Spring is starting make itself comfortable up here in the Pacific Northwest and after what felt like too long of a winter, I feel like I'm ready to bloom! After some reflection of the years since I left California, I realized that photography sort of became a passive focus of mine; I was mostly filling out my Instagram or stuffing a roll of film in my little red Lomo LC-A+ when out on vacation and capturing whatever caught my eye. And even that started to dry up a bit for me. In short, I didn't feel particularly... inspired? Or that I had any direction with my work. Photography became secondary and I just stopped trying to learn more about my craft. But, as the ebb and flow of life goes, slowly I started to have more reasons to start shooting again. My work with my employer started to incorporate more photography and I had a couple small shoots with friends that honestly brought me so much joy. But it wasn't until last summer when I really got my spark back.
My wife and I heard that a comet, NEOWISE, was going to be gracing our skies for a little while. Not particularly familiar with astrophotography, I picked up my 7D to attempt to capture the event. My wife and I set out to Manzanita, OR, a tiny little strip of a beach town and set up a tent in the sand as the sun set over the Pacific. Around 10pm, I started to see a slight glow in the Northwestern skies. I set up my tripod, popped on the basic zoom lens I had in my bag, and began to locate the comet. It had been a long time since I played with long exposures, but as my shots of the comet started become more and more clear, I felt the giddy excitement of getting decent results after trying something outside my wheelhouse. I wouldn't say the shots were anything to write home about, short of "hey look, a comet," but you can judge for yourself:
The point of this is, that moment of practicing my photography with intent to learn and grow sparked something in me. I wanted to expand my skillset and improve on my weak spots, namely nature, landscapes, and astrophotography. I realized that after getting the basics at Aperture Academy, I never really dug further and instead took the knowledge I had and ran with it myself. But, I think I built myself the perfect foundation to do more and do better now. This winter I finally took the dive into the treasure trove of photography knowledge there is on the internet, writing whatever I wanted to remember in a dedicated notebook. Let me tell you, I have already learned SO much and I feel full to the brim with that inspiration I was missing. From there, I began to scout out potential shooting locations nearby to practice at that wouldn't be horribly muddy and crowded.
My first semi-successful outing was in Astoria, OR. I wanted to check out the nearby Youngs River Falls to play more with long exposures and possibly take some frames of varied exposures to try my hand at HDR photography. I recently upgraded my wide angle lens as well as my tri-pod in preparation for these new adventures and so once we got to the falls, I began to eagerly set up my gear for the best composition of the falls, which was really in one spot unless I had a pair of waders... But that was no problem. What the problem actually was, was that I didn't take into account that shooting a waterfall comes with a never-ending spray of mist that covers you and your camera. Because of that, I did not bring a microfiber cloth or lens cleaning tool and my lens cap didn't fit on top of the neutral density filter I needed for the long exposure. There I was, covered in mist, unable to get a clear shot of the falls. It was a humbling experience. But I made the most out of it!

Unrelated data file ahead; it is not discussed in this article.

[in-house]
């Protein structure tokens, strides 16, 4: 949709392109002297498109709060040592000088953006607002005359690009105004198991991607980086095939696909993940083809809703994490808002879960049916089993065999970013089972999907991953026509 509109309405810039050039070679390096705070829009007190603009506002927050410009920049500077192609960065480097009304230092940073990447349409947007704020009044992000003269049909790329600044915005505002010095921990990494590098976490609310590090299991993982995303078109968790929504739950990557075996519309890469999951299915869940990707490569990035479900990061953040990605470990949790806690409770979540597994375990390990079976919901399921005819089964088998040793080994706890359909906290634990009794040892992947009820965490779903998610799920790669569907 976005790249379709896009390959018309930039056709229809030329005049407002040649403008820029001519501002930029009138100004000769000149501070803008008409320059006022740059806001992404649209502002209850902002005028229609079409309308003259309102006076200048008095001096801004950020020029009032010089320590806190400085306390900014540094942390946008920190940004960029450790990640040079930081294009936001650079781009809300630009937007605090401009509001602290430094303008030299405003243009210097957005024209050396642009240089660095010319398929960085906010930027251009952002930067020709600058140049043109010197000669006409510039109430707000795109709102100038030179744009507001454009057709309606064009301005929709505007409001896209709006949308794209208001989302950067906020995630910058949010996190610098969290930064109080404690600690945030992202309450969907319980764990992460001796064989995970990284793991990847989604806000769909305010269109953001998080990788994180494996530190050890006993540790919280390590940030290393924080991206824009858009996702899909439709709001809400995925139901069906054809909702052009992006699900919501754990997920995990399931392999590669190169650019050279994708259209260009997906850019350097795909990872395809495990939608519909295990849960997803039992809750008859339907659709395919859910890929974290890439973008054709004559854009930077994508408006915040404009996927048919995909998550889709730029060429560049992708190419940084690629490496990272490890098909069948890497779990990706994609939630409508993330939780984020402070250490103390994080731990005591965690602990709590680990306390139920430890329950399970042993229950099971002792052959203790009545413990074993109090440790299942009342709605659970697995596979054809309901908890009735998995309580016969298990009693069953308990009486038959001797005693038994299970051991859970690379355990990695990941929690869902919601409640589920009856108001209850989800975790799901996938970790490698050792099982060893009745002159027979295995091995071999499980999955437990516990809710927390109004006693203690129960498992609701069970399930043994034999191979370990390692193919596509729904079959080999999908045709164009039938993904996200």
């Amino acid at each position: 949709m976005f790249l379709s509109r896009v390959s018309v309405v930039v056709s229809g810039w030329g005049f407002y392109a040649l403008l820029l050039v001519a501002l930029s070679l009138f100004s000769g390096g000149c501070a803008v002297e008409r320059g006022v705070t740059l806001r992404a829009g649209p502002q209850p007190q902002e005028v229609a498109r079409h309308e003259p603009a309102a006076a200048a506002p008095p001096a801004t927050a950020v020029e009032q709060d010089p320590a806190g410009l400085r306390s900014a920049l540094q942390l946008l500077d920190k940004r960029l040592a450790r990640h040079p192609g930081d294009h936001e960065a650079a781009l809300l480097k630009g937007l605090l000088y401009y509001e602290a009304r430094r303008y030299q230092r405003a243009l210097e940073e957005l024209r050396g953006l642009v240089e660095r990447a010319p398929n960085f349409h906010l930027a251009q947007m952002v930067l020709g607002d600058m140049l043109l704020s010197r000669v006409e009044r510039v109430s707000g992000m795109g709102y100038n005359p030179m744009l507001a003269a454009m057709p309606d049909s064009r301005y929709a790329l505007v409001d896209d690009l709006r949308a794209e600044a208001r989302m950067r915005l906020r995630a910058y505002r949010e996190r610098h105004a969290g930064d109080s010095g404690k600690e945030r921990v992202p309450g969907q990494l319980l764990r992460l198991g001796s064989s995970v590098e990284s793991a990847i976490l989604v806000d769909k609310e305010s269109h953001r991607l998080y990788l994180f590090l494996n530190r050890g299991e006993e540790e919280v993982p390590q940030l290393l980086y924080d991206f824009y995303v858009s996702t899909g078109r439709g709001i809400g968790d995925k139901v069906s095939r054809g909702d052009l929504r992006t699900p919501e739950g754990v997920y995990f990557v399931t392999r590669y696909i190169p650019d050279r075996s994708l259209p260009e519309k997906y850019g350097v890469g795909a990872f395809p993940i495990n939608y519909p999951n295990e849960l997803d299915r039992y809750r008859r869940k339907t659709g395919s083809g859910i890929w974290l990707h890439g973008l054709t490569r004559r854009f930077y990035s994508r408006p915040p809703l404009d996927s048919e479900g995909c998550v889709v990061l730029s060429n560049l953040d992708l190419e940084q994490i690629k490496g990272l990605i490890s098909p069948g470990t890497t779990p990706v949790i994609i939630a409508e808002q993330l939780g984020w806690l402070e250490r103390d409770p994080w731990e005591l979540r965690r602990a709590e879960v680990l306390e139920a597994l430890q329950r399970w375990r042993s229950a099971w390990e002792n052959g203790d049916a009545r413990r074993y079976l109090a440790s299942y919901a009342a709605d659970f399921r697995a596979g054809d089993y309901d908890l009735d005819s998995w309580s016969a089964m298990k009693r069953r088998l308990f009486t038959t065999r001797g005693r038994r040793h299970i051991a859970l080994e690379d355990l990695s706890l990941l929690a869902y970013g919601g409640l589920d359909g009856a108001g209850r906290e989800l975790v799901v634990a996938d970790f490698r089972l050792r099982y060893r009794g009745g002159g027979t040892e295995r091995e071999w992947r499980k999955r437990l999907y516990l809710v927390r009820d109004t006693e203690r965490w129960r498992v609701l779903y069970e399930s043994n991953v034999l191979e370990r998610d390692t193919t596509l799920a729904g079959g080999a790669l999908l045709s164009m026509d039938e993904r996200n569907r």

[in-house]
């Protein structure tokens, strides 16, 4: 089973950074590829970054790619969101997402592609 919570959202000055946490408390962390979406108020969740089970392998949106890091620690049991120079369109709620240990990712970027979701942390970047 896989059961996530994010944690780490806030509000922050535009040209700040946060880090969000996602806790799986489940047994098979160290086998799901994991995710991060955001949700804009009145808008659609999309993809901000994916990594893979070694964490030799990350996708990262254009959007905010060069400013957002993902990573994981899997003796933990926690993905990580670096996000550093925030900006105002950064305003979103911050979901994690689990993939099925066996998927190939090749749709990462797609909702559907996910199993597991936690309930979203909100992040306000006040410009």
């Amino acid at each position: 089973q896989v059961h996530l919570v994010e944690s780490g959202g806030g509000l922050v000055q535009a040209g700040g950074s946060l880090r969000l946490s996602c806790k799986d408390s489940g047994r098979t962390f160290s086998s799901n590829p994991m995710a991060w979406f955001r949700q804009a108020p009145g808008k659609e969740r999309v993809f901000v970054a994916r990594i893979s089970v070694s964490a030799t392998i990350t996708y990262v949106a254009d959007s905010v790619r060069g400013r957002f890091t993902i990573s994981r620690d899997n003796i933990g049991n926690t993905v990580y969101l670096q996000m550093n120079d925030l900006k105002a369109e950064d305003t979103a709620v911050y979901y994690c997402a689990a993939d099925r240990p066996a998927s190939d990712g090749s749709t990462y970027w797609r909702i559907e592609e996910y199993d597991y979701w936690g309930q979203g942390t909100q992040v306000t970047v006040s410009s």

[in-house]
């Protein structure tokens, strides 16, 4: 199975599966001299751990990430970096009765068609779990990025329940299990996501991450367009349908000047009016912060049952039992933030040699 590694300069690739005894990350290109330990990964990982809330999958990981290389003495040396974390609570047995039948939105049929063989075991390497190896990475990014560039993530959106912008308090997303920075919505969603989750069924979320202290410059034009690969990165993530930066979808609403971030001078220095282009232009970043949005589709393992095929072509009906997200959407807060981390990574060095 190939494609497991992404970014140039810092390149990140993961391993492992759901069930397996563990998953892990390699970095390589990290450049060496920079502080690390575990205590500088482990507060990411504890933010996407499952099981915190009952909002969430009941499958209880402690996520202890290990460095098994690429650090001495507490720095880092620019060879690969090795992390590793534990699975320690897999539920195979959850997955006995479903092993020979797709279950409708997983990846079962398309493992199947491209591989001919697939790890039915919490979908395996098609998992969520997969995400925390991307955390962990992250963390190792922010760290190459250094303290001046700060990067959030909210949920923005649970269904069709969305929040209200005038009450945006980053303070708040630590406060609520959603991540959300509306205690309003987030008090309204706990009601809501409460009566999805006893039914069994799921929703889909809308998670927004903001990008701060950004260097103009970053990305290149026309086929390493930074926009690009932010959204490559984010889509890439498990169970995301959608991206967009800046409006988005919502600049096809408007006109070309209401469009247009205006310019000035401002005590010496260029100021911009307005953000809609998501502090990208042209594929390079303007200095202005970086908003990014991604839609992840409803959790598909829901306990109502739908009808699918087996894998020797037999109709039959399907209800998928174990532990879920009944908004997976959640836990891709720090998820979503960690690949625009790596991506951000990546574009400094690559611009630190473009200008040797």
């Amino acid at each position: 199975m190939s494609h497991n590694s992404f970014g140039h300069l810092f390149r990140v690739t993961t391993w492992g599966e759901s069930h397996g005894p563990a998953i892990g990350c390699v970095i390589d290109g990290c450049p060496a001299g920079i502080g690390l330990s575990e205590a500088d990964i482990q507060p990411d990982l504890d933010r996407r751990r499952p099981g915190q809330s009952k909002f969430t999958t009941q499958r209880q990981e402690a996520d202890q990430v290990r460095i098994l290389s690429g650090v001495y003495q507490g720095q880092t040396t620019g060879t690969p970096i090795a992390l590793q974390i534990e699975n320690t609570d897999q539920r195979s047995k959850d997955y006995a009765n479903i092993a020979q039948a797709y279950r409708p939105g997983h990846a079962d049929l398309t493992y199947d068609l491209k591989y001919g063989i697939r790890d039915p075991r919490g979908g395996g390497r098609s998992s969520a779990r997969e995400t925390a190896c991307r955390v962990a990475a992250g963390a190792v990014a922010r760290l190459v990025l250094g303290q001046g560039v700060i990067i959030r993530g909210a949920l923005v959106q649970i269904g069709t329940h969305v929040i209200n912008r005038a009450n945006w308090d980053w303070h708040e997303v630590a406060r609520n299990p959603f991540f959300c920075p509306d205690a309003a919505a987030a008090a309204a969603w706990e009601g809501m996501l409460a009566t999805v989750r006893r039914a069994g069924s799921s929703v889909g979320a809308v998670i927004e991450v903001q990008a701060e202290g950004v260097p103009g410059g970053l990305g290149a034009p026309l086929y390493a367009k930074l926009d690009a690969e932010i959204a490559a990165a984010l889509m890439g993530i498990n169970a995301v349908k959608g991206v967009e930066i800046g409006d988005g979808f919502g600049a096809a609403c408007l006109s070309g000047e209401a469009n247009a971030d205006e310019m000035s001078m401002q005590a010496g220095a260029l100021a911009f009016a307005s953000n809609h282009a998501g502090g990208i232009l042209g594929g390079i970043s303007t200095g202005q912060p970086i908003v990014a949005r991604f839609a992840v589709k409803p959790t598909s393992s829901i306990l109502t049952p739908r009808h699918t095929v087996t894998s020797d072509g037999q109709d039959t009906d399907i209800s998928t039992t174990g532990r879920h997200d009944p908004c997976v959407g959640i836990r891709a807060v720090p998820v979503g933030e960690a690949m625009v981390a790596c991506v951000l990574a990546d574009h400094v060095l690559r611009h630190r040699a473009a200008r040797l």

I got out of the way of the water and removed the dewy ND filter and brought out my Star Wars Clone Trooper friend that I now bring along on shoots. If my main goal is bust, at least I can have some fun posing him in whatever environment I'm in. Right by the falls, there was a cliff that the one trail curved along as a cluster of trees hung right off the cliff's rocky face. I began my mini shoot with the Clone Trooper until, as I was looking for a new setting along the branches, I noticed something bigger in the scene. From a certain angle, the way the tree was wrapped along the cliff side exactly resembled a giant skull with a gnarly, winding crown of mossy branches. The ferns at the base of the cliff sprung out from the chin of the skull, almost a wild goatee, similar ferns sprouting from the crown like a bushy head of hair. I felt like I struck creative gold! After composing the shot, I captured the scene in a bracket of 5 exposures which I later merged for HDR. While my attempt to shoot the Youngs River Falls was foiled, I think I captured one of my new favorite photos:
This one shot made the whole trip worth it. I got a few other decent shots from the day which I will post below, but this success will keep my flame alight until next time... And in the mean time, I will continue to learn as much as I can!